Havlik: It humbled me big time and made me appreciate how much I loved the Navy and the second chance I was given to be an active SEAL again. I learned to not take myself too seriously, to learn about my people and listen to them. It also reinforced the concept that it’s always about the mission, and not the individual.
Caprino: What would you have done differently when you were a young junior officer in the Navy and the SEALs?
Havlik: I would have focused on doing two things better:
I should’ve listened to what people told me very early on when I first got into the Navy, and that was to find a mentor or “sea daddy” to help me manage my career. Because I was young, cocky and full of hubris, I thought that I knew it all and that I could do it myself, and I “tuned out” advice from my seniors as I progressed through my career. Very bad move on my part!
Get smart about office politics
I should’ve gotten smart on office “politics.” I learned the hard way that the best and brightest don’t always get promoted/advanced, and the reality is it’s very often who you know that gets you the key career enhancing jobs/assignments.
Caprino: What was the best thing you did as a leader to make you more effective?
Havlik: As I mentioned earlier, the best thing I ever did as a leader was learning to push away from my desk and my inbox, talk, listen and learn from and about my people. Your subordinates need to know that you value them, their input and their knowledge. They want to know that you are humble enough to admit you don’t know everything, and that you want to learn from them, regardless of rank.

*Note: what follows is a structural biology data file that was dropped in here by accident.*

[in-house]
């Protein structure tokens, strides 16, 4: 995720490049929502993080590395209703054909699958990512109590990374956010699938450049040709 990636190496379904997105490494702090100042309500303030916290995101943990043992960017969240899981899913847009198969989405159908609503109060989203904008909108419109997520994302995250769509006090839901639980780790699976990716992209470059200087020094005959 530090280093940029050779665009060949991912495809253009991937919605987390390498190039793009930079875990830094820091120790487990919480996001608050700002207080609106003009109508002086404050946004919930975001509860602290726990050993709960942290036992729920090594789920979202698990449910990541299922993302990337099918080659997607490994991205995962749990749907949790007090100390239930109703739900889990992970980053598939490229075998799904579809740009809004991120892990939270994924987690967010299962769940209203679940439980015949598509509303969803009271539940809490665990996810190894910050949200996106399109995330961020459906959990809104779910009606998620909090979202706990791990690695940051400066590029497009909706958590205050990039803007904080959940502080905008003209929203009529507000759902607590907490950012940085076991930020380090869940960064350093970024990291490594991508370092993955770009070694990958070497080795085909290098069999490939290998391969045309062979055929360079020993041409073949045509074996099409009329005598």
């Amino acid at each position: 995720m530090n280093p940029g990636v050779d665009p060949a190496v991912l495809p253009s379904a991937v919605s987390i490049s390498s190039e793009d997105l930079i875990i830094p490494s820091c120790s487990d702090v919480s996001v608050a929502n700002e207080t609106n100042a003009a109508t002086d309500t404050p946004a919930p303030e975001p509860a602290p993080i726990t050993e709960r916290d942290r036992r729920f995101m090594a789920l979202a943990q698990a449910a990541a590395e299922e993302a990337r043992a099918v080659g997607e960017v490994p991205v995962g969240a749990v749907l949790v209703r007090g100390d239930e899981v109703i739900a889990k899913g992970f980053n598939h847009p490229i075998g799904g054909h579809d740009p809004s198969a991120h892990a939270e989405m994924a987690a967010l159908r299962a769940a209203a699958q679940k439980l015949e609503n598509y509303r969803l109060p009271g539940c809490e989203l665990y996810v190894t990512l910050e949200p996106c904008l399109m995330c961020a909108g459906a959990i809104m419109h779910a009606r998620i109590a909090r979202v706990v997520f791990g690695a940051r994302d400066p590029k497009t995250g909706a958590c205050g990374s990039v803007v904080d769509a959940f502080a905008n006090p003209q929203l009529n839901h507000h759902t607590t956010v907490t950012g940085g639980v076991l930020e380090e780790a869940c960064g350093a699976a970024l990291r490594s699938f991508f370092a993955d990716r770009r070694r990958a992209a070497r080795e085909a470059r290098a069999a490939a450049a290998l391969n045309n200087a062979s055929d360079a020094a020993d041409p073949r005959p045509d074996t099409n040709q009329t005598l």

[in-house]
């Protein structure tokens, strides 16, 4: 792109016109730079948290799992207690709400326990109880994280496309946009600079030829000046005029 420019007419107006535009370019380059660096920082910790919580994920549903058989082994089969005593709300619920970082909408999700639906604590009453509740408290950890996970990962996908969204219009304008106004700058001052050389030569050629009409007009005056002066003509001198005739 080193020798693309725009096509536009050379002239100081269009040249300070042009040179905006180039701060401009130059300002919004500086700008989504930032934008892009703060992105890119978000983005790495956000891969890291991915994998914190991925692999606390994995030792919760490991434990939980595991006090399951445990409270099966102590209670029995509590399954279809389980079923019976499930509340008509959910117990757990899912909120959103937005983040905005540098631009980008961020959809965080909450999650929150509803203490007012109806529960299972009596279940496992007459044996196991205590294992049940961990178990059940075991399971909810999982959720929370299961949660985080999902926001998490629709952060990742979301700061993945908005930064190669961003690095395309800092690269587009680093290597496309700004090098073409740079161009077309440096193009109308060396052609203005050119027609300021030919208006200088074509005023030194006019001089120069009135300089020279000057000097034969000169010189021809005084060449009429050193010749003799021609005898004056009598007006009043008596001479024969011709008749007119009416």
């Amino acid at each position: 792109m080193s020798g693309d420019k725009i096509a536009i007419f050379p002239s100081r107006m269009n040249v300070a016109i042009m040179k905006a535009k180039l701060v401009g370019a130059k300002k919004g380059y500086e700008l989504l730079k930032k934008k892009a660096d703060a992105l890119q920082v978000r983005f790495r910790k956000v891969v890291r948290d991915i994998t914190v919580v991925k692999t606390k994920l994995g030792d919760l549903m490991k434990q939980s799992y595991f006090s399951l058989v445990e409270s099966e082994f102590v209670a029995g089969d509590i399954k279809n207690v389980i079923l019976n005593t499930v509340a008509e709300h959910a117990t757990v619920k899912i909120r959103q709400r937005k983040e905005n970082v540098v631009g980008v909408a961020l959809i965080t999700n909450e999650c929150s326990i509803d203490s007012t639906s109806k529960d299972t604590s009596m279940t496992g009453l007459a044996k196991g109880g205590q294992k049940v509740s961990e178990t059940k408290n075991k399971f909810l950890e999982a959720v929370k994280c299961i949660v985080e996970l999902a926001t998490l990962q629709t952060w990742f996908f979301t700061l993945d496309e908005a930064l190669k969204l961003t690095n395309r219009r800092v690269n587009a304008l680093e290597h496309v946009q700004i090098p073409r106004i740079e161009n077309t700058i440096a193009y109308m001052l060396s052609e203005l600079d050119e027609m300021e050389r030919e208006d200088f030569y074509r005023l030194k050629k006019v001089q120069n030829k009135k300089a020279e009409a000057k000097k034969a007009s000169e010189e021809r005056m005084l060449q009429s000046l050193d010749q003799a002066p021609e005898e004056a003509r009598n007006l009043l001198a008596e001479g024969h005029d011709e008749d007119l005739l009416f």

For this to be effective, I did “walkabouts” of the command every Friday when I was the Executive Officer of a special operations boat unit in Panama. Whenever I was local and not on travel or leave, I would use the weekly “Field Day” to visit every department assigned to me, check the work space cleanliness that was part of my duties as XO, but most importantly, meet and talk with my sailors.
It was very uncomfortable and awkward at first, but through commitment and consistency on my part, the sailors learned over time that my weekly walkabouts were an opportunity for them to talk directly to leadership. Eventually, an invaluable rapport and trust between me and the sailors was built, mainly because we were talking to each on the same level (eye-to-eye), and I wasn’t talking down to them, as is the norm in most organizations.
Caprino: What makes excessive pride or arrogance a top leadership killer, over other behavioral traits?
Havlik: To me, excessive pride or arrogance (a.k.a. “hubris”), is the root that feeds all the other negative leadership behavioral traits. In our book, Bill and I write that hubris is the silent killer of good leaders, waiting to strike when the leader least expects it.
Arrogance feasts on uncontrolled power and success, and will lay wreckage to all the potential good a leader could have done had their hubris been “checked.”
For more information, visit The Leadership Killer: Reclaiming Humility in an Age of Arrogance.
To build your professional strength and impact, join me in a Career Breakthrough private coaching program, and take my 16-week Amazing Career Project career-boosting course (the newest session is open now!).
Also, don’t miss my Finding Brave podcast where you’ll learn more from John Havlik about this top leadership trait that crushes our success, and from other amazing leadership experts, coaches, business and entrepreneurial influencers, bestselling authors, disruptors, creatives and more.